3.3.2. Correlation Analysis between PET and Design Factors

Spearman’s correlation coefficient was employed to examine the relationship between PET and design parameters in 18 courtyards (Table 5). In summertime, PET was negatively correlated with the floor on which the courtyards were located (p = −0.550), with PET values decreasing as the floor of the courtyard increased. A correlation was also found with the type of courtyard (p = −0.587); specifically, the more open and less shaded the courtyard type was, the higher the PET value was. Additionally, a negative correlation (p = −0.618) was found between orientation and PET levels, with greater PET values observed for more west-oriented courtyards.

4. Discussion

4.1. Factors Affecting Visitors’ Behavior

According to the questionnaire, visitors’ attention to the courtyards was primarily centered on the thermal sensation and accessibility of the space. The presence of chairs or attractive landscaping were the most frequent characteristics that led visitors to the courtyards to stop or engage in other activities and behaviors. Skylight courtyards and sky gardens had the highest frequency of visits at three times per week on average, with 62.7% and 50%, respectively. Relevant studies have demonstrated that various factors affect visitor behavior. In addition to objective thermal environmental parameters, the evaluation of outdoor thermal comfort includes temporary psychological factors such as thermal expectations, visit purpose, and site functionality [30], which is supported by the empirical measurements presented in this study.

4.2. Differences in Thermal Environments of Courtyards

By examining the thermal environment parameters of the 18 examined yards, this study revealed that more than 80% of the courtyards had superior thermal environments compared with those in the reference group. Furthermore, the mean air temperature, mean black globe temperature, mean radiant temperature, and mean solar radiation in the measured courtyards demonstrated the same trend, and were inversely related to trends in mean wind speed and mean relative humidity. Among the thermal environment parameters, solar radiation exhibited the greatest difference between courtyards. Mean solar radiation showed the highest level of variation among all thermal environmental parameters in the courtyards examined. Comparing courtyards with the highest and lowest solar radiation levels, the D1–2 courtyard of the sky garden type experienced reduced solar radiation due to its smaller area, greater building height-to-width ratio, and the presence of partial shading provided by overhead structures. By being under the shadow of surrounding buildings for longer amounts of time, this courtyard experienced a lower thermal load.

4.3. Design Factors Affecting Thermal Comfort of Courtyards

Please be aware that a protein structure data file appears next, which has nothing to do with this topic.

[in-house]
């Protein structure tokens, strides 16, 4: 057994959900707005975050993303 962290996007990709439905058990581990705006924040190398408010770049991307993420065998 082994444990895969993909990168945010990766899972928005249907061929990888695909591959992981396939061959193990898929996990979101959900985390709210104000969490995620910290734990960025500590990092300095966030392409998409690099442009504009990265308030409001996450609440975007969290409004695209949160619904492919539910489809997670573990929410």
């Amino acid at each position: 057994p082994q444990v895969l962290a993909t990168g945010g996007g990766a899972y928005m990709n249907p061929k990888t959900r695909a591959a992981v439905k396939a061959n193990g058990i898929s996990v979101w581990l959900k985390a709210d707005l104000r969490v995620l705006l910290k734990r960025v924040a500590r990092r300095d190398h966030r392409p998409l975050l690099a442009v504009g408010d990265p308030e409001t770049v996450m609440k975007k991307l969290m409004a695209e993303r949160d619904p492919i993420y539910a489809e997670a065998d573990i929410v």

The analyses revealed that courtyards on lower floors had better thermal performance in hot summer than those on higher floors. In hot summers, the mean radiant temperature has been found to be a significant factor influencing the body’s energy balance and thermal comfort and has greater practical value than air temperature in determining human thermal comfort [31]. Analysis of the mean thermal radiation temperatures of the courtyards revealed that the mean radiant temperatures of the different types of courtyards were ranked as follows: skylight courtyard < sky garden < roof terrace < atrium < connecting courtyard. Most connecting courtyards had higher levels of solar radiation than the other types, while sky gardens and skylight courtyards had relatively low levels; this may be due to the fact that the latter mostly feature sheltered structures, which attenuate direct sunlight and thus improve thermal comfort. Liu Binyi et al. [32] already found that solar radiation is inversely proportional to the degree of overhead shading in summer in a thermal comfort study of a street in Shanghai. The mean radiant temperatures of the different courtyard orientations were ranked as follows: southeast orientation < full open orientation < southwest orientation < northeast orientation < northwest orientation < south-north orientation. This indicates that people visiting west-oriented courtyards experienced higher temperatures. This finding verifies the simulation conclusions of Qiao Zhengjun [19] that in the hot summer and warm winter regions, the design of the courtyards is recommended to prioritize the north, east, and south orientations. The aspect ratio is also related to thermal comfort; specifically, the higher the floor on which the courtyard is located, the better the air movement, which increases the ventilation effect and heat exchange effect of the courtyards and reduces the air temperature [33]. Zeng Zhihao et al. [34] also argued in the numerical simulation of thermal buoyancy in street canyons that the larger the aspect ratio of the canyon, the smaller the incoming wind speed, which can improve the replacement effect of the air inside the canyon. According to the study’s correlation analysis, the floor location, type, orientation, and SVF are the primary factors impacting the thermal environment and PET of the courtyards. SVF is positively correlated with air temperature, black globe temperature, mean radiant temperature, and solar radiation, which means that the higher the sky openness coefficient, the higher the indicators of the aforementioned thermal environment parameters and the higher the PET. This result is consistent with the conclusion reached by Peng Xulu [35] in a microclimate study of street space that reducing SVF in summer reduces temperature and solar radiation. Additionally, the factors of floor location, type, and orientation were negatively correlated with the thermal environment and PET.